The Truth About Tears, Moms and Inner Strength

I was driving down the road and realized again that I can't call my mom anymore. Here's how I reckoned with it.

A few nights ago, I was driving in the dark of night. You know that feeling when you’re a bit vulnerable in life and you just want to call your mom?

Well, that’s what happened as I barreled down the 5 Freeway on the way to dinner.

I was thinking about next steps in life, and for a moment I just wanted to connect with her. For her to answer my phone call. To hear her voice.

Numerous memories of her looking at me with supreme love converged into a big wave of energy that swept through my body.

“Jen, you have such a special heart,” she told me way too many times to count.

She had this way of making me believe that I was on this planet for a reason. In my darkest of nights after my father died, she’d whisper in my ear about how my heartbreak would lead to my becoming a strong and beautiful woman.

It was hard for the 10-year-old me to reckon with how my dad could be so very alive one moment and gone the next.

No matter how old you get, when you lose someone that you love with all of your heart — you keep waiting for them to walk through the door.

Just days ago, I was working on a storage unit containing the remnants of Mom’s house. I opened boxes that contained photos that she’d carefully organized — with labels like “Jen’s School Photos,” “Lake Havasu,” “Europe” …. there were arts and crafts made by me and my siblings as kids. And there are antiques that she carefully curated over the years.

When surrounded by these things, my imagination makes me believe for brief moments in time that she’ll appear.

People often tell me that she can hear me, she can see me, but when I find myself wanting to hear her voice, or have her tickle my arms, or listen (in a way only she could) it surely doesn’t feel that way.

As I drove the other night, I let every tear out that I was holding back.

“Oh, my Mom … I really wish I could talk to you. I wish I could be near you.”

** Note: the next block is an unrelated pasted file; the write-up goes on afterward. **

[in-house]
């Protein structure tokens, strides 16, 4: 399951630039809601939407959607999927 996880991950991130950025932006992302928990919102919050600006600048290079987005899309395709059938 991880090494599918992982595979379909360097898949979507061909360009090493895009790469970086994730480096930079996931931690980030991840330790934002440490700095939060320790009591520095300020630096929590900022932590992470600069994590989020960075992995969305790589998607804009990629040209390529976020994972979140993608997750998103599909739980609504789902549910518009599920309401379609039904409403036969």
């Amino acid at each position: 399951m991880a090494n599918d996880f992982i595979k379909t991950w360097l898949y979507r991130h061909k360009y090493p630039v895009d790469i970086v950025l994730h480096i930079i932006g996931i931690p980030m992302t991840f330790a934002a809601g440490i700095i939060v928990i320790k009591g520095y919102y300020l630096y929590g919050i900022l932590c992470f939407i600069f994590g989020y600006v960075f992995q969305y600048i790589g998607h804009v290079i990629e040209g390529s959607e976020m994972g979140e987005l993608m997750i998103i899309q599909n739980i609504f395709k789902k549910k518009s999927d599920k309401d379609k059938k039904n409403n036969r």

If you’ve lost a parent or a friend, I just want you to know that we all have these moments. When we have to let the floodgates open and cry out to the heavens. It doesn’t mean we’re weak or that we don’t have faith. It just means that deep within our beings we’re still connected to those we’ve lost. Their souls have taken root in the deepest part of who we are.

If we didn’t feel — if we didn’t reach out for them in the darkness of the night or even under the blazing sun during the day — we wouldn’t be the magnificent creatures that we are.

Let the torrential downpour of your tears cover your face and drift down toward your toes.

When I got to my destination the other night, my eyes were a bit puffy. I confessed to one of my best friends that I had cried my eyes out for a bit.

She gave me a massive hug, and said “Oh, Jenny, I love you.”

It wasn’t the hug of my mother, but of someone who gets it and who gets me.

More times than not, I hold it all in. I think I need to be strong for those around me. But more and more I’m realizing how important it is to share. To let my guard down.

The release of emotions – the willingness to be open and real – these are the things that make our bones stronger and our roots deeper. These are the things that are going to allow for us to move forward and breathe life into moment.

When I cried out for my mom that night, there was no answer from the heavens. But from within my soul, there bubbled up the love that Mom planted in me. It’s there. It’s real. If I can only dare myself to be silent and feel, she’s always whispering… always nurturing… always giving.

She’s me and I’m her. And so I go today with purpose and with kindness – Dignity too – to fulfill my purpose on Planet Earth. Whatever it may be as life ebbs and flows.

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